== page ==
Why Do We Advise Eating Warm, Cooked Foods?
Hello, Renee here!
You may have heard us talk about the “Spleen and Stomach” and advising “warm foods” during your acupuncture treatment or herbal consult. But what are we really on about?
Sounds a bit different to the raw food and healthy salad stuff we all hear about it, doesn’t it?
When we refer to the “Spleen and Stomach” in Chinese Medicine, we are actually talking about more than just those two physical organs. We are in fact referring to a whole set of physiological functions related to the entire digestive system.
To explain this concept I often talk about the idea of ‘DIGESTION AS CAULDRON‘.
Imagine a pot or cauldron on a stove, stewing and boiling away, steaming up the kitchen, filling the house with delicious, nourishing smells, whetting everyone’s appetite. Yum!
We like to think of the “Spleen and Stomach” (think the area from your epigastrium down to below your belly button) as the Cauldron and your “Kidney or metabolic fire” (think lower abdomen and lower back) as the gas burner or stove, causing the ingredients in the pot to boil and bubble away, breaking the food down and enabling nutrients to be absorbed and utilised by the body.
Now if the pot is on the right burner and the gas is turned up and the ingredients have been prepared properly, everything will cook away as planned and the food will taste delicious.
However, imagine what would happen if you took the ingredients straight from the freezer and chose the smallest burner on the stove? Hmm. Probably not very much. I guess we have reached the point of my post.
In Chinese Medicine, the “Spleen and Stomach” work better when we eat warm and cooked foods. This supports the breakdown of food and fluids and helps to keep our “Kidney or metabolic fire” burning strong. If we are consuming too many cold or raw foods, we may experience digestive discomforts such as bloating, constipation or diarrhoea, gas, abdominal pain and fatigue.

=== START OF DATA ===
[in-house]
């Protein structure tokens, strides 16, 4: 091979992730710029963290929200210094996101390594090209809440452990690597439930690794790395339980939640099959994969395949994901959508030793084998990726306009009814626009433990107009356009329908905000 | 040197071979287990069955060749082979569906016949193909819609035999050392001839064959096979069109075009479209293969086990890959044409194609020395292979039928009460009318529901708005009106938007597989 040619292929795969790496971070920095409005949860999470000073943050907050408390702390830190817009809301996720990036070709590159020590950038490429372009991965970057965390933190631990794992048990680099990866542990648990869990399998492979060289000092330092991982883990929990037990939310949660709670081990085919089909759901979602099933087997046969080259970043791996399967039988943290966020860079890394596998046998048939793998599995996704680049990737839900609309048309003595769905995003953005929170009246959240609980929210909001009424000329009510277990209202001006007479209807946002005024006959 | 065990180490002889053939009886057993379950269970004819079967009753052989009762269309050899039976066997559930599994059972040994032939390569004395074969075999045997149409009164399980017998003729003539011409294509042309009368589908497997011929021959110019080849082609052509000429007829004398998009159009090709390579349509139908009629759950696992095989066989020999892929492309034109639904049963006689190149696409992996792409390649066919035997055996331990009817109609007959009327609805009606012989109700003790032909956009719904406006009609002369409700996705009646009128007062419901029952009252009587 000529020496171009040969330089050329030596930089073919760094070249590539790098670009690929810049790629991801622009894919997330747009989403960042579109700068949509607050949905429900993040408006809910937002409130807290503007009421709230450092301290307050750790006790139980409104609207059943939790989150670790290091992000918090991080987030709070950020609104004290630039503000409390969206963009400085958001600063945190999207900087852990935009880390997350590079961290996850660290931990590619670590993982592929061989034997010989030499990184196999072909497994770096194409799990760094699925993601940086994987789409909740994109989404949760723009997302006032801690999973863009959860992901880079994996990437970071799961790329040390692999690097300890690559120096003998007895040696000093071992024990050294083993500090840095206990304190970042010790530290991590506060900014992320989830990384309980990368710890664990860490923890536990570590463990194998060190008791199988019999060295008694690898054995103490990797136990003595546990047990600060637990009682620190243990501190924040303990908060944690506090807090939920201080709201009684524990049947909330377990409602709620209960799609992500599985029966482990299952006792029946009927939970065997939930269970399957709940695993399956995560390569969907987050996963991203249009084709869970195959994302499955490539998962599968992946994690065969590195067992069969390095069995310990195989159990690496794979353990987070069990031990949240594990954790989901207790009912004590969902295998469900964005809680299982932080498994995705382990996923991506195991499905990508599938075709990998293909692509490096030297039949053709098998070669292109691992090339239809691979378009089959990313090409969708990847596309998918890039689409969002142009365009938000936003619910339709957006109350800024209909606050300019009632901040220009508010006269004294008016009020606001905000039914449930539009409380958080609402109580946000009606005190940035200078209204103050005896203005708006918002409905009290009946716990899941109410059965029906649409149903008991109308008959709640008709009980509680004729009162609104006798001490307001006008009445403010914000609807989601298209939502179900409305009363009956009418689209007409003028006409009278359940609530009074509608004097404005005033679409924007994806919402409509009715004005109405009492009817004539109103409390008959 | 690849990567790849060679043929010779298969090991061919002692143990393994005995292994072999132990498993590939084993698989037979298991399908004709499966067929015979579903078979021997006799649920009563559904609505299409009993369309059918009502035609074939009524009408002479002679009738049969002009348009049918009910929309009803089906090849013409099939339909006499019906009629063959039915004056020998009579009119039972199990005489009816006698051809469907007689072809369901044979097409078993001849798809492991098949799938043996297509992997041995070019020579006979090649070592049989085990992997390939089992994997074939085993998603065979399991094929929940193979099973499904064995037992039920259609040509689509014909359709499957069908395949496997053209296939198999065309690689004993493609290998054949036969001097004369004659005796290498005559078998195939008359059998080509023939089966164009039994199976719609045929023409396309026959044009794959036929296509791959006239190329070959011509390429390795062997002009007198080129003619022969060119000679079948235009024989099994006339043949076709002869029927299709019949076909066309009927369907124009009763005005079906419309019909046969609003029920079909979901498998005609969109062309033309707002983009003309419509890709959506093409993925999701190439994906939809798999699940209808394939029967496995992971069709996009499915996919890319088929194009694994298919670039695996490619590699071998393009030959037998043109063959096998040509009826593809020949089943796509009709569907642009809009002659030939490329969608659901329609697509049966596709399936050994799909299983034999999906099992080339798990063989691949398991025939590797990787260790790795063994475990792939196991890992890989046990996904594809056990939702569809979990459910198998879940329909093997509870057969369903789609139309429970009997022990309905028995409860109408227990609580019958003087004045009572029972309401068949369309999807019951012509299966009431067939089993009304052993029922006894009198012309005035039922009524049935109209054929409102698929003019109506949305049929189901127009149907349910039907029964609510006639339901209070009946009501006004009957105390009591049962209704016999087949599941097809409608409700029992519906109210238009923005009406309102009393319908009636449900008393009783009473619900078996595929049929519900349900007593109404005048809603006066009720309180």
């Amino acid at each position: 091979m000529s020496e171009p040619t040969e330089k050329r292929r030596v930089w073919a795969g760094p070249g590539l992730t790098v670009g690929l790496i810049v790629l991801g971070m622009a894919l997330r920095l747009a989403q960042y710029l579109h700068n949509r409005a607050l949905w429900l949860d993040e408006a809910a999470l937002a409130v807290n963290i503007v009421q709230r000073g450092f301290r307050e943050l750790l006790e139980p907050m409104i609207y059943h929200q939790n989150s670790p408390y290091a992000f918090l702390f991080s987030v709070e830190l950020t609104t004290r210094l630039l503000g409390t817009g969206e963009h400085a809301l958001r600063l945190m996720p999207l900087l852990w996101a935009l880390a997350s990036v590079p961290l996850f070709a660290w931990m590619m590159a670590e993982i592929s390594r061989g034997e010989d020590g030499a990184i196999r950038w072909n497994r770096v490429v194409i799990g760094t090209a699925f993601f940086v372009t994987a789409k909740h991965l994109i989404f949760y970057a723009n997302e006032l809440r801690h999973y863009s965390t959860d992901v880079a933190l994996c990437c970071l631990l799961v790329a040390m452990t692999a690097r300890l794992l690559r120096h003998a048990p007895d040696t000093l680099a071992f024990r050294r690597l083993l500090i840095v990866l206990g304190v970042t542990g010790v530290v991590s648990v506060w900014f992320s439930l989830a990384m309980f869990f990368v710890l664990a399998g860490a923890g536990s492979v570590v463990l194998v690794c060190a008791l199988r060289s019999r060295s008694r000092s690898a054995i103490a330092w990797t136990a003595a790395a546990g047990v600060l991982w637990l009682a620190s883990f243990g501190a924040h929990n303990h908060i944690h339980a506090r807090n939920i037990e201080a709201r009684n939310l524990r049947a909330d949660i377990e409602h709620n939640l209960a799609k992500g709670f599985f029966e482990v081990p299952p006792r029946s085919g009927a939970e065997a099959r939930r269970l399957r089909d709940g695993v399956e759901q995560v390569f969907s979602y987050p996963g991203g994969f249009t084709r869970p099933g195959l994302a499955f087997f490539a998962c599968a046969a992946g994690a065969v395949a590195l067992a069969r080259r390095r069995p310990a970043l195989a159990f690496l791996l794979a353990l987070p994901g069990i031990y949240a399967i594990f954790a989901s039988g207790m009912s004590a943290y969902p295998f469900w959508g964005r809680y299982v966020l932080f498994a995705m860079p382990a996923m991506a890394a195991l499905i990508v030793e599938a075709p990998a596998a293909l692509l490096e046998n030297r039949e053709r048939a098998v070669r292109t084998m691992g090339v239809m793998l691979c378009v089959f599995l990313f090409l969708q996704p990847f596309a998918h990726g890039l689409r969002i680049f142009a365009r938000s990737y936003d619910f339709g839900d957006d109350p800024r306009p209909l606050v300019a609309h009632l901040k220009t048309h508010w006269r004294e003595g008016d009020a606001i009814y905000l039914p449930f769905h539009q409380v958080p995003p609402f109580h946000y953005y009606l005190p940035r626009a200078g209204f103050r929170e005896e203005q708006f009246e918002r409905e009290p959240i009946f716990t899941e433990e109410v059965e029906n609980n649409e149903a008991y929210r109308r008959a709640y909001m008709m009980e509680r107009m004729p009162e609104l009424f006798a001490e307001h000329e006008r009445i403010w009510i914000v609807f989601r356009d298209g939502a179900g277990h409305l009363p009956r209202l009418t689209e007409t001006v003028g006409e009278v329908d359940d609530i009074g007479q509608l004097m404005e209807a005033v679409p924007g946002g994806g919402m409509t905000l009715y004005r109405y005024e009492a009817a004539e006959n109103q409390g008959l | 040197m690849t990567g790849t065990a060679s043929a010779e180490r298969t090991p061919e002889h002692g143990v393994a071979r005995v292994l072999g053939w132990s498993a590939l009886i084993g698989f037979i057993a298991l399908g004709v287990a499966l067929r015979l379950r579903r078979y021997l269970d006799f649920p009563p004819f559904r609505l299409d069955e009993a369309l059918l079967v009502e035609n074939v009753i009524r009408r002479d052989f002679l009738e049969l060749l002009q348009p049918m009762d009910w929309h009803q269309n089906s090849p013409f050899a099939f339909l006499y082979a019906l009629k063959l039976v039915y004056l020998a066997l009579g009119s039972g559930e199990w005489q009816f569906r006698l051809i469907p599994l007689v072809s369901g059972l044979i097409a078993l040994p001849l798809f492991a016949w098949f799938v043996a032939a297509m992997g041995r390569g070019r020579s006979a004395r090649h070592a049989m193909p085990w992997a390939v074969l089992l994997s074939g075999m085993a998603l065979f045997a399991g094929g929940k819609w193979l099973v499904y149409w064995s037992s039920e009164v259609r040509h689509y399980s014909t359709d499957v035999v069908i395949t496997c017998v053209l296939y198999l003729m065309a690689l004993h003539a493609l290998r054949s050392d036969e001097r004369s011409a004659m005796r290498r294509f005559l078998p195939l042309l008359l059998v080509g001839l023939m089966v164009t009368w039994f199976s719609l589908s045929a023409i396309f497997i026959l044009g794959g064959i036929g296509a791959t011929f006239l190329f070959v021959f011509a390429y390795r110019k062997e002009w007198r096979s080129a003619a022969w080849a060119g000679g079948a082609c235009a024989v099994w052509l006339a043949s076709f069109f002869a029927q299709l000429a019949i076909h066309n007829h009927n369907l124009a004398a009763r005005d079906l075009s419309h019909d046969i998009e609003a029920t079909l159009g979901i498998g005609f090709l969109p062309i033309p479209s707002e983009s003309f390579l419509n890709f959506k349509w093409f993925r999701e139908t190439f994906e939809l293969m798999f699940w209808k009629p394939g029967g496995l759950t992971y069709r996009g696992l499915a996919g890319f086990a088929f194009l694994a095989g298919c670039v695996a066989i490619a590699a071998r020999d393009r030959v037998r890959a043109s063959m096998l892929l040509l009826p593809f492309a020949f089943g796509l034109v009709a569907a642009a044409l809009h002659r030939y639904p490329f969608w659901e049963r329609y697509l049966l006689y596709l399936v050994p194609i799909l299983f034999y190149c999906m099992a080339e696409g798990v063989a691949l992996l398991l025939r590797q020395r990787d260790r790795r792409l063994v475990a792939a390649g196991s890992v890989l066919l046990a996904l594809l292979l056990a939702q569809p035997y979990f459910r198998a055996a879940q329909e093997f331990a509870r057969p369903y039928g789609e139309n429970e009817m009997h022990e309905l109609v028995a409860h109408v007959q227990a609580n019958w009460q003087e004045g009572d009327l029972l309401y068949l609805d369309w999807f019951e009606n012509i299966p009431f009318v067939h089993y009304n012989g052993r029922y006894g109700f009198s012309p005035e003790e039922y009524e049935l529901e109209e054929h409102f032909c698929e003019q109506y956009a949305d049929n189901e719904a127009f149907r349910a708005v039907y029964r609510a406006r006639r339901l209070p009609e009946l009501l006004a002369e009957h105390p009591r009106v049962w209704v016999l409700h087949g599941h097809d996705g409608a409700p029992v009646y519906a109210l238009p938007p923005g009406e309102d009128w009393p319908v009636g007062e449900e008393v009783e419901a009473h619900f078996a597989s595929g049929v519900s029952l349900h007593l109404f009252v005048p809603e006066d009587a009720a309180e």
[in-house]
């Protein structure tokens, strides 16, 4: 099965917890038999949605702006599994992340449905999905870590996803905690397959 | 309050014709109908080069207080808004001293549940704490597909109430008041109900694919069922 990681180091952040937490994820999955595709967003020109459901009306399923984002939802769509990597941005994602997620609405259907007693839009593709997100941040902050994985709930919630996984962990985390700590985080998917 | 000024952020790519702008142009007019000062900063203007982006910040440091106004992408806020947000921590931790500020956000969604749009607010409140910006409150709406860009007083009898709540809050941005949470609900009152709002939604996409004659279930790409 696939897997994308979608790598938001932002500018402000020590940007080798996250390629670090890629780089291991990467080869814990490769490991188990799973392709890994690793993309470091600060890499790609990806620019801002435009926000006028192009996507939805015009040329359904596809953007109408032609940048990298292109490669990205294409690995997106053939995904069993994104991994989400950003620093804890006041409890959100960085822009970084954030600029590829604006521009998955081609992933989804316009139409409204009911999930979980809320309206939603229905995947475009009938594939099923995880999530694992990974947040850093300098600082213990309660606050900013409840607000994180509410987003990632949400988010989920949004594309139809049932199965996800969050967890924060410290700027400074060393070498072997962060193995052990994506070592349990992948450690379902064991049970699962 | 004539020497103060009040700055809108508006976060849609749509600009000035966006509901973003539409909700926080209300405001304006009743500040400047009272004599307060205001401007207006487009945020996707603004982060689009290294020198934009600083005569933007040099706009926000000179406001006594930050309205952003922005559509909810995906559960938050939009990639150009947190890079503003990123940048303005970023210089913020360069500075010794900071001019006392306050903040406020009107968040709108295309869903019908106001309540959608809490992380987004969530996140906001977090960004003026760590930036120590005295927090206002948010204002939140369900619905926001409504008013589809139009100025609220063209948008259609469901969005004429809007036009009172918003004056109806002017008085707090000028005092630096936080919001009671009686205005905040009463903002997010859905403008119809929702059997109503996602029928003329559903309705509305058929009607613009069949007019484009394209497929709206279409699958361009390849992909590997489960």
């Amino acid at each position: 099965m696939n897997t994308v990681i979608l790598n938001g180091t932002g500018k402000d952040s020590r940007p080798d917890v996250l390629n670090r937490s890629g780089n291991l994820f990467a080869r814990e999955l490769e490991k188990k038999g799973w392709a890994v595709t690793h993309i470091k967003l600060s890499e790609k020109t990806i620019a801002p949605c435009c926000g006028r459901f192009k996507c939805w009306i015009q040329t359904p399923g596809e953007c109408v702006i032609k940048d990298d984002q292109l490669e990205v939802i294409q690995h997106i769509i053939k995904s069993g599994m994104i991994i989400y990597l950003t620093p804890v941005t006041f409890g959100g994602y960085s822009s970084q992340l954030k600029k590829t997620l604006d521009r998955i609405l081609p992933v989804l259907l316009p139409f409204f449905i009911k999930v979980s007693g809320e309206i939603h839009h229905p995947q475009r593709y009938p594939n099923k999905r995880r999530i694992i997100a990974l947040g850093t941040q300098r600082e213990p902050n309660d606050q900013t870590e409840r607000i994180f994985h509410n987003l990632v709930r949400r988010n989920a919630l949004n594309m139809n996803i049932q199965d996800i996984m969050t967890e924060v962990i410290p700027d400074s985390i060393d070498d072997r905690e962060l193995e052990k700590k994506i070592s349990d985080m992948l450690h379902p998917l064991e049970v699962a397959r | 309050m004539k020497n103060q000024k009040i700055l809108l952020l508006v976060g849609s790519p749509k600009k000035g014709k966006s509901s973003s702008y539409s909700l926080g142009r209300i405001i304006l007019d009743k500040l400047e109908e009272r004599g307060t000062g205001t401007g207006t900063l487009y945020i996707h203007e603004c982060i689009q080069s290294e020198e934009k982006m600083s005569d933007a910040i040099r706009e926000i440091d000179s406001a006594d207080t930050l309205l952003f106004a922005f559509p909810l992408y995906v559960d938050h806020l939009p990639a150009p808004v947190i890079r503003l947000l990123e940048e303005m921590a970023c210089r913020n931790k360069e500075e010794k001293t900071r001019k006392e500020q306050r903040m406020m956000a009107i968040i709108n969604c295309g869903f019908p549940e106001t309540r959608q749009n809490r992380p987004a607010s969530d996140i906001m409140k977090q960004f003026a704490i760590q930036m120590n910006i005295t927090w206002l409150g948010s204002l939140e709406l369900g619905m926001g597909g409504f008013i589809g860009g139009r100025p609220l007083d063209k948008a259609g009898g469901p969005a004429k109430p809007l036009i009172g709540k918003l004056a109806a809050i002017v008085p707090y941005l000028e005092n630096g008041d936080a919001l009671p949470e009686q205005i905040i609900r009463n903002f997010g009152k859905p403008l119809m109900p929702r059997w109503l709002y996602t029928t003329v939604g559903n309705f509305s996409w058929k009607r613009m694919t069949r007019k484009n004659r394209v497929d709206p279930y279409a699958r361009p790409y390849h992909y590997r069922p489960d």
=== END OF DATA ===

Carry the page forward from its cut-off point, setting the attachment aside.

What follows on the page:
One thing you can do to see if this applies to you is to have a feel of your upper and lower belly, hips and glutes. Does it feel cold to touch? Do you love a hot water bottle on your belly on your lower back? If so, then eating warm and cooked foods could make a real difference.
You don’t need to give up your all leafy greens though, try adding a ginger dressing or roast veggies and quinoa to your salads to warm them up. There is plenty to still enjoy in the souped, stewed, baked, steamed and stir-fried world. Perhaps give our delicious Autumn Barley Soup a try!
Dr Renee Knott
About the Author:
Dr. Renee Knott is a passionate and highly experienced, nationally registered Chinese Medicine Acupuncturist and Herbalist with 15 years clinical experience. Dr Renee enjoys providing her patients with exceptional natural health care, utilising the tools of acupuncture, Chinese herbal medicine, dietary and lifestyle advice (Yang Sheng). Dr Renee loves to see the transformations that her patients go through, gaining knowledge and awareness of their own health and their inner potential with Chinese Medicine. Renee is bubbly, down to earth practitioner and is completely committed to helping patients reach their individual health goals. Learn more about Renee here.
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